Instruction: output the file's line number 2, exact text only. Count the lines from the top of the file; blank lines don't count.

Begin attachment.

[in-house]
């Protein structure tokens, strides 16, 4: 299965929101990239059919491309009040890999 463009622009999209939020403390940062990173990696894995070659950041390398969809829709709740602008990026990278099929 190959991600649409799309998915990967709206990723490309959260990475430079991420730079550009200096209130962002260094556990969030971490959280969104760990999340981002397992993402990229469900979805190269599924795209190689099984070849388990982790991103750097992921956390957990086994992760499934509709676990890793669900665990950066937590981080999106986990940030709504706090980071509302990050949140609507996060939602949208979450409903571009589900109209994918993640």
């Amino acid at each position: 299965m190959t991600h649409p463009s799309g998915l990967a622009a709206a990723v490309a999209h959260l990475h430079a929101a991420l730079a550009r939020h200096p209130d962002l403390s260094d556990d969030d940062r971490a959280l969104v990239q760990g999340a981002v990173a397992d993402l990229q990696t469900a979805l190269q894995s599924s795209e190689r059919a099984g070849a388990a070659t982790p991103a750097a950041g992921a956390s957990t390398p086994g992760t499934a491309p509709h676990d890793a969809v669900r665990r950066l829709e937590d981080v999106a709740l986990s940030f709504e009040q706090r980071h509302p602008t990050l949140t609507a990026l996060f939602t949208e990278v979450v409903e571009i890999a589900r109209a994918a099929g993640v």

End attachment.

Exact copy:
């Protein structure tokens, strides 16, 4: 299965929101990239059919491309009040890999 463009622009999209939020403390940062990173990696894995070659950041390398969809829709709740602008990026990278099929 190959991600649409799309998915990967709206990723490309959260990475430079991420730079550009200096209130962002260094556990969030971490959280969104760990999340981002397992993402990229469900979805190269599924795209190689099984070849388990982790991103750097992921956390957990086994992760499934509709676990890793669900665990950066937590981080999106986990940030709504706090980071509302990050949140609507996060939602949208979450409903571009589900109209994918993640």